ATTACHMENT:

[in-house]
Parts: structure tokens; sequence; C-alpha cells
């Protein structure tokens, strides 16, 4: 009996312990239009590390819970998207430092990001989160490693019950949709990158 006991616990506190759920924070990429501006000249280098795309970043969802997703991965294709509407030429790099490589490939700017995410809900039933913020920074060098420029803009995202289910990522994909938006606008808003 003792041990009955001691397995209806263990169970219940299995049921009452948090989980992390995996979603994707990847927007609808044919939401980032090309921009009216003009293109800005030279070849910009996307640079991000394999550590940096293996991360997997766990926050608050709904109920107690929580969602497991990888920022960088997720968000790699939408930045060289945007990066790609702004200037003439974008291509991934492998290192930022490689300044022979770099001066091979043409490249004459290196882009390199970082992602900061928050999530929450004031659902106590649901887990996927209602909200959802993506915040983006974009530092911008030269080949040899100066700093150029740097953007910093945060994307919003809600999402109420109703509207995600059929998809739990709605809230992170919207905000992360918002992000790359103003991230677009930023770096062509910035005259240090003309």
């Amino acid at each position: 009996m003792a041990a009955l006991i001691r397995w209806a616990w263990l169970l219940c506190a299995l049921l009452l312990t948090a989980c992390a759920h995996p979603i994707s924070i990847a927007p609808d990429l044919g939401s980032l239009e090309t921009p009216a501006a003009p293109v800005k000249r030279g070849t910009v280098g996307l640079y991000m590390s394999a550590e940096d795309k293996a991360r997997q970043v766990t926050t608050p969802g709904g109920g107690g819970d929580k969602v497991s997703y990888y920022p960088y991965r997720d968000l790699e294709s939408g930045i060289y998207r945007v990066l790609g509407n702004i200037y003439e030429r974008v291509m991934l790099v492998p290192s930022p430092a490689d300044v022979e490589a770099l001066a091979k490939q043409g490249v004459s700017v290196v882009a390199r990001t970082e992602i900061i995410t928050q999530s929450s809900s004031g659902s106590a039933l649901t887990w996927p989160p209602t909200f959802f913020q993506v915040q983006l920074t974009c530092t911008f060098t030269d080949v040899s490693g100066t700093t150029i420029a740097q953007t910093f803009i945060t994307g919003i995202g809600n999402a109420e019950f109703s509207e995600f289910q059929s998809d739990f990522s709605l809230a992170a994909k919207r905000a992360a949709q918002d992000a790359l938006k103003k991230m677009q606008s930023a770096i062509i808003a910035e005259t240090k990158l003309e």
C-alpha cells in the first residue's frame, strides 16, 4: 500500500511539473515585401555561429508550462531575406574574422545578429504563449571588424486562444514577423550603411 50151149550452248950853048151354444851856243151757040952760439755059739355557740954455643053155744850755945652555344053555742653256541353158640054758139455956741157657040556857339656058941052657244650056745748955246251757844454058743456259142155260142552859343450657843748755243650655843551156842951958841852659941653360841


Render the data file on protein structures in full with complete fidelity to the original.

[in-house]
Parts: structure tokens; sequence; C-alpha cells
């Protein structure tokens, strides 16, 4: 009996312990239009590390819970998207430092990001989160490693019950949709990158 006991616990506190759920924070990429501006000249280098795309970043969802997703991965294709509407030429790099490589490939700017995410809900039933913020920074060098420029803009995202289910990522994909938006606008808003 003792041990009955001691397995209806263990169970219940299995049921009452948090989980992390995996979603994707990847927007609808044919939401980032090309921009009216003009293109800005030279070849910009996307640079991000394999550590940096293996991360997997766990926050608050709904109920107690929580969602497991990888920022960088997720968000790699939408930045060289945007990066790609702004200037003439974008291509991934492998290192930022490689300044022979770099001066091979043409490249004459290196882009390199970082992602900061928050999530929450004031659902106590649901887990996927209602909200959802993506915040983006974009530092911008030269080949040899100066700093150029740097953007910093945060994307919003809600999402109420109703509207995600059929998809739990709605809230992170919207905000992360918002992000790359103003991230677009930023770096062509910035005259240090003309």
């Amino acid at each position: 009996m003792a041990a009955l006991i001691r397995w209806a616990w263990l169970l219940c506190a299995l049921l009452l312990t948090a989980c992390a759920h995996p979603i994707s924070i990847a927007p609808d990429l044919g939401s980032l239009e090309t921009p009216a501006a003009p293109v800005k000249r030279g070849t910009v280098g996307l640079y991000m590390s394999a550590e940096d795309k293996a991360r997997q970043v766990t926050t608050p969802g709904g109920g107690g819970d929580k969602v497991s997703y990888y920022p960088y991965r997720d968000l790699e294709s939408g930045i060289y998207r945007v990066l790609g509407n702004i200037y003439e030429r974008v291509m991934l790099v492998p290192s930022p430092a490689d300044v022979e490589a770099l001066a091979k490939q043409g490249v004459s700017v290196v882009a390199r990001t970082e992602i900061i995410t928050q999530s929450s809900s004031g659902s106590a039933l649901t887990w996927p989160p209602t909200f959802f913020q993506v915040q983006l920074t974009c530092t911008f060098t030269d080949v040899s490693g100066t700093t150029i420029a740097q953007t910093f803009i945060t994307g919003i995202g809600n999402a109420e019950f109703s509207e995600f289910q059929s998809d739990f990522s709605l809230a992170a994909k919207r905000a992360a949709q918002d992000a790359l938006k103003k991230m677009q606008s930023a770096i062509i808003a910035e005259t240090k990158l003309e």
C-alpha cells in the first residue's frame, strides 16, 4: 500500500511539473515585401555561429508550462531575406574574422545578429504563449571588424486562444514577423550603411 50151149550452248950853048151354444851856243151757040952760439755059739355557740954455643053155744850755945652555344053555742653256541353158640054758139455956741157657040556857339656058941052657244650056745748955246251757844454058743456259142155260142552859343450657843748755243650655843551156842951958841852659941653360841